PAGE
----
1. I have this on my to-read list. I am not to keen on rote memory (that is the one side of Classical education that I don’t especially like). But in saying that I am speaking more of lists/facts. I do, however, think there is a lot of value in memorizing ideas (poetry, scripture). I’m still trying to figure it out, and what I want to do with my kids. I have just seen lots of extensive rote memory that didn’t serve the intended purpose so I’m a little leery of it.

    • My thinking is still evolving on that issue too. I think the facts and dates can be quite helpful, but ONLY if they are linked to an idea. I don’t personally see a lot of value to memorizing lists of things that have no connections. However, I have seen a lot of value in, for example, memorizing the books of the Bible (so the kids have a sense of where things are) or a very general history timeline (so that when we read something, they know approximately where it fits in with the rest of history). I do see evidence all the time of them making connections that way. What I have a harder time with are lists of facts that are completely divorced from ideas–for one thing those are harder to memorize, and it seems to make more sense to memorize things as you need them (math formulae etc). Some things just don’t seem necessary (like knowing digits of pi beyond 3.14) given how much helpful and character-forming material is available to furnish your mind with instead.

      • Keren says:

        I think this book helped me see some of the memory facets of classical education in a better light overall. I think it also helped that I’d been exposed to some classical curricula that use memory aids (e.g., and incidentally, the timeline song via Classical Conversations) to spur on adding lots of facts.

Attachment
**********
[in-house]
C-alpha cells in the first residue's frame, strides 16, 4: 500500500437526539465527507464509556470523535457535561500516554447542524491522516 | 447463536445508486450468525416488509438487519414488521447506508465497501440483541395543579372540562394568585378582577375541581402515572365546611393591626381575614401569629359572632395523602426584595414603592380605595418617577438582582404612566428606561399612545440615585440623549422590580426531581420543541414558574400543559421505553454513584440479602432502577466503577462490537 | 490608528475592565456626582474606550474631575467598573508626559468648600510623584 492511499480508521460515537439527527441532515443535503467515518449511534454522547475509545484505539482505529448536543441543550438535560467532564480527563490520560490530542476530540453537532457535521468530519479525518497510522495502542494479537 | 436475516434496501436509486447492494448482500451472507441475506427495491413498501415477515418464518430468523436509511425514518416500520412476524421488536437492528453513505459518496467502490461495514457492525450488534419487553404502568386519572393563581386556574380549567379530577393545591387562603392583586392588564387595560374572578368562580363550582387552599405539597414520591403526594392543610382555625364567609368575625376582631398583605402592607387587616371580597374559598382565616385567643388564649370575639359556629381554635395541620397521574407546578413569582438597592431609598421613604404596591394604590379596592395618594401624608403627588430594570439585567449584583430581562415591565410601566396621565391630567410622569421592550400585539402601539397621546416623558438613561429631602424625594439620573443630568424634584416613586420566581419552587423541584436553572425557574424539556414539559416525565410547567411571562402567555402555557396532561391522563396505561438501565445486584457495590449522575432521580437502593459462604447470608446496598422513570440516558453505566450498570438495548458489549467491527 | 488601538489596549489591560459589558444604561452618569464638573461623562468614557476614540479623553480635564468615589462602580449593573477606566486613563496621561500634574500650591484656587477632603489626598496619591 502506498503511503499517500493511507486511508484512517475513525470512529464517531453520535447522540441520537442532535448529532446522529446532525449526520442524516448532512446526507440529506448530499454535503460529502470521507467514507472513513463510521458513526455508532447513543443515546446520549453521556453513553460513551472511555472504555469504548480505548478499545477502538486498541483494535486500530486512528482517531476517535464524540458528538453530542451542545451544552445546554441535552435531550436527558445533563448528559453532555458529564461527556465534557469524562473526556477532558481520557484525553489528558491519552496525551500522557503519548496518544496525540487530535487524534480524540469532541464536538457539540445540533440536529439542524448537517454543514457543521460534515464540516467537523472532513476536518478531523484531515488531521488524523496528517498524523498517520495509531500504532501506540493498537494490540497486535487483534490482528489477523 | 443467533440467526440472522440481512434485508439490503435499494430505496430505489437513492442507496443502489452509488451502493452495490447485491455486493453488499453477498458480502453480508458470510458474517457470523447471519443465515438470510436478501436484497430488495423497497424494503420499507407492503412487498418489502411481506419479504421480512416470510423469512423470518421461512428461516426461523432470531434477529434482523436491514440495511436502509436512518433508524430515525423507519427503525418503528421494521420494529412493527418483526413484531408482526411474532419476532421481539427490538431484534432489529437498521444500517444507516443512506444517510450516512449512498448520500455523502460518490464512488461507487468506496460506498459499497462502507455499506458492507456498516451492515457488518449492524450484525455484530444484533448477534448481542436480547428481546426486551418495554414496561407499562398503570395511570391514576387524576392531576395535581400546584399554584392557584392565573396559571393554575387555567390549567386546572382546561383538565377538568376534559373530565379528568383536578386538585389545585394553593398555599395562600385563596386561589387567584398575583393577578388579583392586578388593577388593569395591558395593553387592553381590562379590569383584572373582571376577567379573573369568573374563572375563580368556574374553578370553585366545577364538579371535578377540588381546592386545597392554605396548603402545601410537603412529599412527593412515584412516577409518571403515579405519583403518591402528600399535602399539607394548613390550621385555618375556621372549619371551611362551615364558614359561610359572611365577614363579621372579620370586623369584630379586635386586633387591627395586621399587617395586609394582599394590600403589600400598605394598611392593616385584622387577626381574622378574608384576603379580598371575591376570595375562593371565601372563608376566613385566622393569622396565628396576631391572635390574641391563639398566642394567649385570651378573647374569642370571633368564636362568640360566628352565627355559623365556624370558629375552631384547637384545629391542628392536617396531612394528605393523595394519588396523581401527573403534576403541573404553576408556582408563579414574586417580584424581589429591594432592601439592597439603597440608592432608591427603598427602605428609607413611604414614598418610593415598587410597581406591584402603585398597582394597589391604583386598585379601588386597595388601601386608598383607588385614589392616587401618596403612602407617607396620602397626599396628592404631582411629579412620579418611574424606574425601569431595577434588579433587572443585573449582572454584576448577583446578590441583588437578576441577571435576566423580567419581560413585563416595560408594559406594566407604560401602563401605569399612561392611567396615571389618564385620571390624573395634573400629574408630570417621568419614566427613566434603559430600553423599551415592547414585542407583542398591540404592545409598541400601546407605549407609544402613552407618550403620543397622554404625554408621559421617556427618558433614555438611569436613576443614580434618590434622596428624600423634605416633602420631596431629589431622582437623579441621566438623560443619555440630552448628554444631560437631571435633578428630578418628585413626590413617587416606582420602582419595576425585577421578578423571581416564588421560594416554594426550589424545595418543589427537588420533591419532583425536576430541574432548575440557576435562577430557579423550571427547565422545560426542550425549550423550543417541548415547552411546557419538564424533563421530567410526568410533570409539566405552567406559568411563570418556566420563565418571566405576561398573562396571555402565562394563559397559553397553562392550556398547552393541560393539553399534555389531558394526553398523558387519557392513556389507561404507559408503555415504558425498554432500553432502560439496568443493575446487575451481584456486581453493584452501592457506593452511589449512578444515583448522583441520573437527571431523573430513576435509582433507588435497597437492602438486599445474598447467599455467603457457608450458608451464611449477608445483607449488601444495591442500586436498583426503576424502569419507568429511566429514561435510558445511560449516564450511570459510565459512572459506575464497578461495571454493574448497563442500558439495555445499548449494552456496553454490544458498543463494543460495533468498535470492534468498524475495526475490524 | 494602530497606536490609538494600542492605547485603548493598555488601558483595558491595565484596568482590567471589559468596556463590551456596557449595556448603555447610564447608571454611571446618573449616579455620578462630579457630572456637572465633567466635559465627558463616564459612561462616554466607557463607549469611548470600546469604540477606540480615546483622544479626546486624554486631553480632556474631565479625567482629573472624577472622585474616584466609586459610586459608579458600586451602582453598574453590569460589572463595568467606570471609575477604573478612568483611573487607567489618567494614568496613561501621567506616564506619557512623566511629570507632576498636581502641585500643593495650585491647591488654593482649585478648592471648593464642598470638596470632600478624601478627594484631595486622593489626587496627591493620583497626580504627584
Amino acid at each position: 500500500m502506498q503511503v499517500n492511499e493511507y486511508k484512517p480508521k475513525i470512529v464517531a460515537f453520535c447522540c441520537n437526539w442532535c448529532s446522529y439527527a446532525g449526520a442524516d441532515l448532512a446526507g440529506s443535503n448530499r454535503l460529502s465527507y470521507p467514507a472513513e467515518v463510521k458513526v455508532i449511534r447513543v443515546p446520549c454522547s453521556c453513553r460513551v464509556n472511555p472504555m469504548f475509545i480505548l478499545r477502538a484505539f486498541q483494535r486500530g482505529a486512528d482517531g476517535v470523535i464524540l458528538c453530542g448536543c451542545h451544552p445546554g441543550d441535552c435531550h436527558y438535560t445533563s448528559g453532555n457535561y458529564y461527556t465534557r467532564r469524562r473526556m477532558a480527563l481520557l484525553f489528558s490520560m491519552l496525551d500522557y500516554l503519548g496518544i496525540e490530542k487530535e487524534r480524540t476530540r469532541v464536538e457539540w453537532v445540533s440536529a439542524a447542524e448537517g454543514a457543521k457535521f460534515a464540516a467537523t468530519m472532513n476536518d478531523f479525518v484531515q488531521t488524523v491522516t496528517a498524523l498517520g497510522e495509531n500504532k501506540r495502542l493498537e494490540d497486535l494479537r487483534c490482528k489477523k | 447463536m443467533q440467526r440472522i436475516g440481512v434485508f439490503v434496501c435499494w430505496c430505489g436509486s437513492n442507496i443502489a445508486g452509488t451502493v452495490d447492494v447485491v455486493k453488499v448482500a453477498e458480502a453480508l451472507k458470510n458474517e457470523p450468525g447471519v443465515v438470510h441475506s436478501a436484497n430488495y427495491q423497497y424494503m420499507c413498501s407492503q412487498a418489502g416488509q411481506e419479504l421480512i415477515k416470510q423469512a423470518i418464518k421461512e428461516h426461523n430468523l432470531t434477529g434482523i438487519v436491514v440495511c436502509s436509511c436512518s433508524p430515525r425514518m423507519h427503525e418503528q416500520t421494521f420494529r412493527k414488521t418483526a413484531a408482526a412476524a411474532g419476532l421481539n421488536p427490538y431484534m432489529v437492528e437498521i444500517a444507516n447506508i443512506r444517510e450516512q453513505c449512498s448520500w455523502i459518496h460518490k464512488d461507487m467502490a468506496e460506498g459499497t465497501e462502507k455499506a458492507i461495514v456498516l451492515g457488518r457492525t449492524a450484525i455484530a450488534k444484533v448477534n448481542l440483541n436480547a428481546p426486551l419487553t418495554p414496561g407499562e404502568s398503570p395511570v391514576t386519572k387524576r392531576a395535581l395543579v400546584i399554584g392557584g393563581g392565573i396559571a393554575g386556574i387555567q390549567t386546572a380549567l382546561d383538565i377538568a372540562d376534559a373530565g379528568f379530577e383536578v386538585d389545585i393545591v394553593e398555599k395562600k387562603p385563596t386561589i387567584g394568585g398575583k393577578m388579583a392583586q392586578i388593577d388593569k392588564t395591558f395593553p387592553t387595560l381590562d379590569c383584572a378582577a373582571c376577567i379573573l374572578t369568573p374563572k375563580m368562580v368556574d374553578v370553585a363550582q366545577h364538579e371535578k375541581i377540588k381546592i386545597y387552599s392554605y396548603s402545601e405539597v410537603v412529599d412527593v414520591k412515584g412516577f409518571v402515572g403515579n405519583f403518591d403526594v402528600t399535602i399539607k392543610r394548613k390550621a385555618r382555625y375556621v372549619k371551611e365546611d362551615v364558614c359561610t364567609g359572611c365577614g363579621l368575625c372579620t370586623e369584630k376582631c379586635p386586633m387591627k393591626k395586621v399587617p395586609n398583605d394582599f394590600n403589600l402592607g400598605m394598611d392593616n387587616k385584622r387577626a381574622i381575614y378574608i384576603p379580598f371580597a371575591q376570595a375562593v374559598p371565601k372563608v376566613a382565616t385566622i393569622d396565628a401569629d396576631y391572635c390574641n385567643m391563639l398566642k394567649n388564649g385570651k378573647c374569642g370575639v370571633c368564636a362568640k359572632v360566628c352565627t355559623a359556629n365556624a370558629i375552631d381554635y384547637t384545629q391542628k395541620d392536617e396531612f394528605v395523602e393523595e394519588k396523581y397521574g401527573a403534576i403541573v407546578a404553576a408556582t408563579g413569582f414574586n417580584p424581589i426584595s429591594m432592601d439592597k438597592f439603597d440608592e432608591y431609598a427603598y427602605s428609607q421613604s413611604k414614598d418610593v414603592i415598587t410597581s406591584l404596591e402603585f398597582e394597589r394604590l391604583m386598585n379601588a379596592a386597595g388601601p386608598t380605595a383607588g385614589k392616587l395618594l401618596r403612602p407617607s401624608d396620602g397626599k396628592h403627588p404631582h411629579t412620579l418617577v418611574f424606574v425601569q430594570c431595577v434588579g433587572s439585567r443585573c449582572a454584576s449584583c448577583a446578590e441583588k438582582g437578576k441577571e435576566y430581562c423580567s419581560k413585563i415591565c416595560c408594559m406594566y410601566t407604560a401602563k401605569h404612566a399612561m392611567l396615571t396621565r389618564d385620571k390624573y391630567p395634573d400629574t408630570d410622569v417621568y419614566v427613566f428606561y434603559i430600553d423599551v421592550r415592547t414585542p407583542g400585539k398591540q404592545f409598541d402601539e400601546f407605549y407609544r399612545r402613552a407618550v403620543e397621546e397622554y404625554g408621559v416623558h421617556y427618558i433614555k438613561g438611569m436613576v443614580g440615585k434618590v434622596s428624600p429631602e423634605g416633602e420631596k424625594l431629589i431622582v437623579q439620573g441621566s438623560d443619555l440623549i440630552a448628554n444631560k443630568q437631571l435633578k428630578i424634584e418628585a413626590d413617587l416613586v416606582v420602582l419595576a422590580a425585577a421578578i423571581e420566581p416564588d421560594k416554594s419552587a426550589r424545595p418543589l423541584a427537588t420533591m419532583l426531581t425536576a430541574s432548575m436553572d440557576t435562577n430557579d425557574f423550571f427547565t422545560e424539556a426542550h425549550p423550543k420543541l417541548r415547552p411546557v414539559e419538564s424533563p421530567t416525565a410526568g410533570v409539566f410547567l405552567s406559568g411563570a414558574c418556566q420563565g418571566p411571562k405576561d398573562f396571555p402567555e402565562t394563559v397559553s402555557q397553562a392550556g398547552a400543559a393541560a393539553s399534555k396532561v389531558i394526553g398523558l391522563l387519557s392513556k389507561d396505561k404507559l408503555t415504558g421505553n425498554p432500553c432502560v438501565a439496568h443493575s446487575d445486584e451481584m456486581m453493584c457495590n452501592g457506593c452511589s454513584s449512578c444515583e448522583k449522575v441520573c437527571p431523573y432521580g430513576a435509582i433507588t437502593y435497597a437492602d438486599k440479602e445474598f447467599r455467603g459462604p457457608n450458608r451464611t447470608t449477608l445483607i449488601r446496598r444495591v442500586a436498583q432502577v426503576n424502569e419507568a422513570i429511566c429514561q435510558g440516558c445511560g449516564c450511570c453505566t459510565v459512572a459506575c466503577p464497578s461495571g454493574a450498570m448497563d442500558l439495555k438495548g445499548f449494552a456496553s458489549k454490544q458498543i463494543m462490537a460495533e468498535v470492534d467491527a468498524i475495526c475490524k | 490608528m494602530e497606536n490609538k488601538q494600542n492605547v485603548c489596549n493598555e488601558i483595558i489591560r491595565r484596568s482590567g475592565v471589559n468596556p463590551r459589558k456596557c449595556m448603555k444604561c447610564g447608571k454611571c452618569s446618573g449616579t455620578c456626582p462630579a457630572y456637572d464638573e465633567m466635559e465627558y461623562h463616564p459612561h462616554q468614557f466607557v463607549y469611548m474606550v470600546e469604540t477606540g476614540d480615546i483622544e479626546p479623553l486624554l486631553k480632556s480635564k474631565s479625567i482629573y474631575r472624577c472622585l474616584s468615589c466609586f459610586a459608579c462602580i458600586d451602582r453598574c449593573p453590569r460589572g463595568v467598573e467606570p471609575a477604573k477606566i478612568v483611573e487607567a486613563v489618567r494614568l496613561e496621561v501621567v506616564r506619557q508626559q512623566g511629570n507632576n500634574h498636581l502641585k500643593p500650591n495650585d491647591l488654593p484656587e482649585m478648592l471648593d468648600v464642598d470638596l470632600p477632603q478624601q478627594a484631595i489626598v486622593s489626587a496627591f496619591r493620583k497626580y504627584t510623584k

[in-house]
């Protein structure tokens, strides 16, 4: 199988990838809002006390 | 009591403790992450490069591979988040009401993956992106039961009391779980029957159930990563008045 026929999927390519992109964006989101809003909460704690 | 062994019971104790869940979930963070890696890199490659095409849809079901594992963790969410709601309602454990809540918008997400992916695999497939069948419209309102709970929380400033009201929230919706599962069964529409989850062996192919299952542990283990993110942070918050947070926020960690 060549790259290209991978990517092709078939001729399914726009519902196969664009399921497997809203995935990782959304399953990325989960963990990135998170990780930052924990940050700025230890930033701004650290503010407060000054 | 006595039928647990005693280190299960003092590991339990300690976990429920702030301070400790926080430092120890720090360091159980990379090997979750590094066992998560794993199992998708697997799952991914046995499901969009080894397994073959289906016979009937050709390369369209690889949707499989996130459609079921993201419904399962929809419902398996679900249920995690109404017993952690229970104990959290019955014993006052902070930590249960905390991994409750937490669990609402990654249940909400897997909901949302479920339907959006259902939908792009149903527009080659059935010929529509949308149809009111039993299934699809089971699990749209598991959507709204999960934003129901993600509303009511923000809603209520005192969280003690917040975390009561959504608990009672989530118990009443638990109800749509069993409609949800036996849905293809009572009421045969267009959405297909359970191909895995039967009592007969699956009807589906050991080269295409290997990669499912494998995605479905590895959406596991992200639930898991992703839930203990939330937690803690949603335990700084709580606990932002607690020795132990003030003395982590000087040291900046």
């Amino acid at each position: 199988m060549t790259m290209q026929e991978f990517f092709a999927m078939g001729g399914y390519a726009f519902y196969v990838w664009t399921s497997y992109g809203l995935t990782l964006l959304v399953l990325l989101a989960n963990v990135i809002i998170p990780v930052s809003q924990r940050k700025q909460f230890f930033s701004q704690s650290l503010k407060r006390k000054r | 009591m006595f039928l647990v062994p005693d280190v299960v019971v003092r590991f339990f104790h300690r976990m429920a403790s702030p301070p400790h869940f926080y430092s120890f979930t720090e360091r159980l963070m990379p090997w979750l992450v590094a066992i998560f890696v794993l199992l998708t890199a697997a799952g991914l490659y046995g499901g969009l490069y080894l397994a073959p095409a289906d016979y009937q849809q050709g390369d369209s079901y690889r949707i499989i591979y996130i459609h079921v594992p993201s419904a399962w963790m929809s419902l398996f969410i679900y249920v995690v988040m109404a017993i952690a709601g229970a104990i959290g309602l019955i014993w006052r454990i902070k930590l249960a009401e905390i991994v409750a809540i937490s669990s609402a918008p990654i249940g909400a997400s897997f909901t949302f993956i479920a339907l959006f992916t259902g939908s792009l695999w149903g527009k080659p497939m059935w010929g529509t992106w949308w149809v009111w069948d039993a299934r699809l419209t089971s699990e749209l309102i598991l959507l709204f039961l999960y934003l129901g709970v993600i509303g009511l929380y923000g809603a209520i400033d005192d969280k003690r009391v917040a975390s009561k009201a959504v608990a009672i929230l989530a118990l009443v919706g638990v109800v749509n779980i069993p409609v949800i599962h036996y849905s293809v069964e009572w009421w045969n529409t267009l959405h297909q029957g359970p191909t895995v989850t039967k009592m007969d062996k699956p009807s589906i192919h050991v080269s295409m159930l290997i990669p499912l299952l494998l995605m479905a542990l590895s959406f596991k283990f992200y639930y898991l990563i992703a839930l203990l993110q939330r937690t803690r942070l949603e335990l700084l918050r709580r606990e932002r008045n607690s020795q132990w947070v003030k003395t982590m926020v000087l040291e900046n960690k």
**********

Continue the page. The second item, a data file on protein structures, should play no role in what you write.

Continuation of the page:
I was also reminded of my Biblical Greek professor who used pneumonic devices well. And guess which words I still remember best? :) He also had us go over the paradigms almost daily, and I still remember those, too.

        Regarding the memory palace, I do think you could potentially use this for remembering historical facts, dates, or even momentary items you need to remember.

        • Great thoughts. Thanks. Do you use the CC for memorizing the timeline or something else?

          • Yes, we’ve been using the CC timeline song this year. Last year CC used the Veritas Press timeline without a song, just with motions, and it didn’t stick that well. This year with the song and some motions (we use a simplified set, not the ones CC released) it’s a totally different story.

        • Mnemonics are definitely helpful. I had to take some kind of standardized test (IQ? Who knows?) in 3rd grade in which we were given a set time to look at pairs of unrelated pictures. Then some time later (maybe the next day?) we were given a test to see if we could remember which went together. No one had ever told me about mnemonics, but I remembered the pairs by connecting them in odd ways. I still remember some of the mental pictures from that test, like 25 years later!

          I’ve always used mnemonic type memorizing in one way or another, but this book did show me more formal ways to implement them.

          • Keren says:

            (Ha! Laughing at my misspelling of mnemonics–brain freeze. I will know use mnemonics to remember the spelling. {blushing})

          • Keren says:

            *now* Oh my–I have had a case of pneumonic sickness–still getting over bronchitis and I’m afraid it’s getting to me!

  2. I really enjoyed this book even though the whole aspect of memorizing random things just to prove you can seems pointless to me. There are so many worthwhile things to put into your brain, why would you want to spend your time on worthless facts (like the digits of pi). I understand why them end up doing it for the memory competitions, but I guess I don’t really see the point of those either. But then again, bragging rights have never meant that much to me. :)